Chaotic psychology : nonlinear dynamics as a metatheory for psychology (2000)
Psychology is described as a poor science. Both the methodology, and the philosophy that underlie psychology do not seem appropriate for psychology's subject matter. This is primarily due to a poor philosophy of science which fails to recognise the dynamic, and holistic, nature of psychological phenomena. Psychology is also highly fractured and in need of a unifying metatheory. Nonlinear dynamics is proposed as a possible metatheory for psychology. Nonlinear dynamics is explained in some detail, both as a means of generating apparent disorder within a deterministic system, and as a means of generating order from multiple inputs. Empirical support for nonlinear dynamics in psychology is high, as examples drawn from a broad cross section of psychology indicate. Theoretical considerations on the nature of psychological phenomena suggest that they are suitable for study with the tools of nonlinear dynamics. A number of other benefits are also derived from a nonlinear dynamics metatheory. A consideration of the criticisms which have been leveled at nonlinear dynamics reveals no obstacles that could not be dealt with by improvements in method and technology. An outline is provided of a nonlinear dynamic psychology, and the benefits of such a metatheory are discussed. Various avenues of future empirical research are considered.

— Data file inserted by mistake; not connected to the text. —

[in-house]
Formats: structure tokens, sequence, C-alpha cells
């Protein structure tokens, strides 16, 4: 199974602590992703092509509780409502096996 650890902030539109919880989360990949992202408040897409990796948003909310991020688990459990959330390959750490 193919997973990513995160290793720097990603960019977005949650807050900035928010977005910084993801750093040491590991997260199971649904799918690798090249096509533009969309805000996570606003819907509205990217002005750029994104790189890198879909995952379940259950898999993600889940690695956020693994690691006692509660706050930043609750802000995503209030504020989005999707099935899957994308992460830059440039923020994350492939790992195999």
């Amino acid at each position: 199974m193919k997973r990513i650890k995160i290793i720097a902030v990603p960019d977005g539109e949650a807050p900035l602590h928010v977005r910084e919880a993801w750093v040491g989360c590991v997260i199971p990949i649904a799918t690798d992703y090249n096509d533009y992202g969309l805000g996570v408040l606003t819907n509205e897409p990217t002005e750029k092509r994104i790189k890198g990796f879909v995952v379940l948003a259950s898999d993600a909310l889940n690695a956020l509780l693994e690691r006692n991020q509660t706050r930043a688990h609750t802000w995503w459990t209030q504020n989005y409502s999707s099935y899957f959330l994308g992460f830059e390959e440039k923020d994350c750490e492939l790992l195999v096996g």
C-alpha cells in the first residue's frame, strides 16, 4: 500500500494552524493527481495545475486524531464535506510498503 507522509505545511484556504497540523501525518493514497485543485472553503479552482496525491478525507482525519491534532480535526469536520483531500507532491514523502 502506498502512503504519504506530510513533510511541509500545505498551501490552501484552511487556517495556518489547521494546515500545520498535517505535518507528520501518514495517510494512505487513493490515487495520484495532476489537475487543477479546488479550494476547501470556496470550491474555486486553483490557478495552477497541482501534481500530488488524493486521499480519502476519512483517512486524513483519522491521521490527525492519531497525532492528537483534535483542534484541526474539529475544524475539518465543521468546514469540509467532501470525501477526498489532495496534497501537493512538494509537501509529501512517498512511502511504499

KeywordsPsychology--Philosophy; Nonlinear theories; Chaotic behavior in systems; Science and psychology; Metatheory
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